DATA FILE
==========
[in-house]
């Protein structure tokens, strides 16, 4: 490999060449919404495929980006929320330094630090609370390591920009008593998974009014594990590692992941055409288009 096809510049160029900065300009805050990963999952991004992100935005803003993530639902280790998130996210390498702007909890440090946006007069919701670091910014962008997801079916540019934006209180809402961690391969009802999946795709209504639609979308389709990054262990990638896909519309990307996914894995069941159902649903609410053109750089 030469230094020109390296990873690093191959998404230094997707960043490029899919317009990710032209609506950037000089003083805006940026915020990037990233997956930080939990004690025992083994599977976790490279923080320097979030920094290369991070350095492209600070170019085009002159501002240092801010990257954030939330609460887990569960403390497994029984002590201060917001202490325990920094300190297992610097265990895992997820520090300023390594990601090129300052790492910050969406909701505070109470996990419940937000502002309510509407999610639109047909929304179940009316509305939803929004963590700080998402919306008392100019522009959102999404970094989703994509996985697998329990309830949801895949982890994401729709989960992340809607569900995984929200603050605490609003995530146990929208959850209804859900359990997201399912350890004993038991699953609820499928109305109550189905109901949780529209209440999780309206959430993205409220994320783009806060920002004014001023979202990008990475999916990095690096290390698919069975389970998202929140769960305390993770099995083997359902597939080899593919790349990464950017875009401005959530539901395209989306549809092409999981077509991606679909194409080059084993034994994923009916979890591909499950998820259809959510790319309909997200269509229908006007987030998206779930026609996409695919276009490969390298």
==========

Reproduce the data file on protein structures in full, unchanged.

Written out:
[in-house]
């Protein structure tokens, strides 16, 4: 490999060449919404495929980006929320330094630090609370390591920009008593998974009014594990590692992941055409288009 096809510049160029900065300009805050990963999952991004992100935005803003993530639902280790998130996210390498702007909890440090946006007069919701670091910014962008997801079916540019934006209180809402961690391969009802999946795709209504639609979308389709990054262990990638896909519309990307996914894995069941159902649903609410053109750089 030469230094020109390296990873690093191959998404230094997707960043490029899919317009990710032209609506950037000089003083805006940026915020990037990233997956930080939990004690025992083994599977976790490279923080320097979030920094290369991070350095492209600070170019085009002159501002240092801010990257954030939330609460887990569960403390497994029984002590201060917001202490325990920094300190297992610097265990895992997820520090300023390594990601090129300052790492910050969406909701505070109470996990419940937000502002309510509407999610639109047909929304179940009316509305939803929004963590700080998402919306008392100019522009959102999404970094989703994509996985697998329990309830949801895949982890994401729709989960992340809607569900995984929200603050605490609003995530146990929208959850209804859900359990997201399912350890004993038991699953609820499928109305109550189905109901949780529209209440999780309206959430993205409220994320783009806060920002004014001023979202990008990475999916990095690096290390698919069975389970998202929140769960305390993770099995083997359902597939080899593919790349990464950017875009401005959530539901395209989306549809092409999981077509991606679909194409080059084993034994994923009916979890591909499950998820259809959510790319309909997200269509229908006007987030998206779930026609996409695919276009490969390298």